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Security, Surveillance and Satellites

Last week as part of the Continuing Resolution that funds the Department of Defense and the Department of Homeland Security through March 2009, Congress provided partial funding for the first phase of a controversial satellite surveillance program run by the National Applications Office

The U.S. Department of Homeland Security’s (DHS) National Applications Office (NAO) is the executive agent to facilitate the use of intelligence community technological assets for civil, homeland security and law enforcement purposes within the United States. The office will begin initial operation by fall 2007 and will build on the long-standing work of the Civil Applications Committee, which was created in 1974 to facilitate the use of the capabilities of the intelligence community for civil, non-defense uses in the United States.

Not unexpectedly, groups opposed to any elevation of security are citing concerns over privacy and the separation between military and civilian assets, and invoke the Posse Comitatus Act that has set the limitations on the use of military forces in civilian law enforcement operations since the 19th century. Of course, the concern is that the encroachment of military surveillance assets into civilian law enforcement could be step toward establishing a national military police.

Whether or not the line has already been blurred, the question of the relevance of the Act in the post-September 11th world in which homeland defense and homeland security have nearly become synonymous was raised in a piece written in 2002.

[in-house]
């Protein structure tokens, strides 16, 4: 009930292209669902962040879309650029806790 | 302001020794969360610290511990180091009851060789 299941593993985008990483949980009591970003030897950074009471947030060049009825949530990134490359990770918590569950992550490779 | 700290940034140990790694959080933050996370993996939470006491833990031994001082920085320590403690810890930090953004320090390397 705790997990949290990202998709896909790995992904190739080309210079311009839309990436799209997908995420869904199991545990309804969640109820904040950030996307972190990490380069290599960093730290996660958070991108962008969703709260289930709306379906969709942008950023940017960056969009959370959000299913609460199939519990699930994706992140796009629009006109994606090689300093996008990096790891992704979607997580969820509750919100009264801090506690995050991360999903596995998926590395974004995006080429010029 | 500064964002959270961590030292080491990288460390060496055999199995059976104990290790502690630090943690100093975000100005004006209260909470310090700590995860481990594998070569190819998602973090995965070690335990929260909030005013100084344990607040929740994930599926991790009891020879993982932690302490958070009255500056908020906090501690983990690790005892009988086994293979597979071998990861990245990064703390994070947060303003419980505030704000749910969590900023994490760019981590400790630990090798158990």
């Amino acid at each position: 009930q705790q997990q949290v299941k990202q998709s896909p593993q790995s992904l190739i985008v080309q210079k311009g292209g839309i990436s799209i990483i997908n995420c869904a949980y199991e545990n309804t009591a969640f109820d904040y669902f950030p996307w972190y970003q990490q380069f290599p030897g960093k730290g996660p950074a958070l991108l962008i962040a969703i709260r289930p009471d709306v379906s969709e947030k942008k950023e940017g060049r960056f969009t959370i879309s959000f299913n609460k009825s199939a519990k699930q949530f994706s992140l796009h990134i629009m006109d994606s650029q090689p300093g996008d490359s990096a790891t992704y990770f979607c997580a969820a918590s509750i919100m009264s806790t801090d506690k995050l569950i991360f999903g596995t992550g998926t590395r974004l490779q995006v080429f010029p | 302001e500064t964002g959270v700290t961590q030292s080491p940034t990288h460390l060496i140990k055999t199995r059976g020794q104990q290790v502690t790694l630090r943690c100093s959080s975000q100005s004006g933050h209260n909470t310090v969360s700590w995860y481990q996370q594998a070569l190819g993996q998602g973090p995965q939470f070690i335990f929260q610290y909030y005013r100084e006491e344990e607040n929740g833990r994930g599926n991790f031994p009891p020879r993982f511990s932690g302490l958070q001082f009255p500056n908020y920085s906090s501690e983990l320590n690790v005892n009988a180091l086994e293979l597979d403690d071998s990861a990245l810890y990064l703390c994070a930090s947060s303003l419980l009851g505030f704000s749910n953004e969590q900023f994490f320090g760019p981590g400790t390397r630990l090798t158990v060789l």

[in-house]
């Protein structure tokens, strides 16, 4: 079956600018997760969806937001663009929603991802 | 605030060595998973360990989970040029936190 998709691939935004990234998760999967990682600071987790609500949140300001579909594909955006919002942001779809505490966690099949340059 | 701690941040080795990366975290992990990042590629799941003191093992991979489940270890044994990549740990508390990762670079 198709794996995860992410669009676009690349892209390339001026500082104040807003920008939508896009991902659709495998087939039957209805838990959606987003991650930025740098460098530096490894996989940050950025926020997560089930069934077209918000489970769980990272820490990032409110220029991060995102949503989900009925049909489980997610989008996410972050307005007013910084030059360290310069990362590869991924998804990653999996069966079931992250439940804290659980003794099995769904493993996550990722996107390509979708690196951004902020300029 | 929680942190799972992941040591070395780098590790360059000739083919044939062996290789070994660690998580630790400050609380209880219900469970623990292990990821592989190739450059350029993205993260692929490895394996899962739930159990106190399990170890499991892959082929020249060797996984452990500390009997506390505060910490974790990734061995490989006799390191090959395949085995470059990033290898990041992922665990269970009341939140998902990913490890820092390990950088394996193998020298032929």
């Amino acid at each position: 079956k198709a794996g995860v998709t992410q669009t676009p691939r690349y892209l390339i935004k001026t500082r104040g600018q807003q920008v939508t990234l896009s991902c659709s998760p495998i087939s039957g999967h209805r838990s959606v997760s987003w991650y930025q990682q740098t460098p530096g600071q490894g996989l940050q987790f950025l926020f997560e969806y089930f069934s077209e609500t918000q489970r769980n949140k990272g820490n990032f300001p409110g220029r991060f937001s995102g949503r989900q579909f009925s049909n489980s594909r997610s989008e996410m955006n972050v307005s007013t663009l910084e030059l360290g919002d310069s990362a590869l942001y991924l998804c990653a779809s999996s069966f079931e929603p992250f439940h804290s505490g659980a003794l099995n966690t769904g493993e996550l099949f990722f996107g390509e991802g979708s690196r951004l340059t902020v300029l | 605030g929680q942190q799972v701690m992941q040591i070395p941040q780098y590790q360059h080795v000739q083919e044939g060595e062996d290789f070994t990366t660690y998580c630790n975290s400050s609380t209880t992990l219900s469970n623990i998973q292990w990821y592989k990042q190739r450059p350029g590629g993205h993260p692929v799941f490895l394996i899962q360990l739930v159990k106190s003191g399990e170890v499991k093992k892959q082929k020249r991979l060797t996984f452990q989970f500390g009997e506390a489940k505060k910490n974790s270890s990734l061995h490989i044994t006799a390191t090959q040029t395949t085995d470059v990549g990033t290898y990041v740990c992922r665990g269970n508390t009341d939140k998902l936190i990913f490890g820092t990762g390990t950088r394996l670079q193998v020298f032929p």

However, the purpose of the current implementation of the NAO program is to provide officials with imagery needed in emergency response and reveal where ports or borders might be vulnerable to terrorism, and not to eavesdrop. That disclaimer does not stop the House Committee on Homeland Security from raising concerns.

Turning America’s spy satellites on the homeland for domestic law enforcement purposes is no trivial matter. Although we support any Department effort to engage in more effective and responsive information sharing with our nation’s first preventers, the serious privacy and civil liberties issues that the NAO raises are manifold and multifaceted.

A GAO report that has not been made public raises concerns that the DHS "lacks assurance that NAO operations will comply with applicable laws and privacy and civil liberties standards." As a result, Chairman Bennie Thompson of the House Committee on Homeland Security has vowed to fight expanson of the NAO program until privacy issues are addressed and resolved.

Additional background on the issues srrounding domestic use of surveillance satellites is shown in this report. The essential conclusion of the CRS Report is that the "proper use of IC products for homeland security and
domestic law enforcement have not yet been resolved."

Indeed, as the War on Terrorism evolves, so will it be necessary for the tools used to fight it to do the same.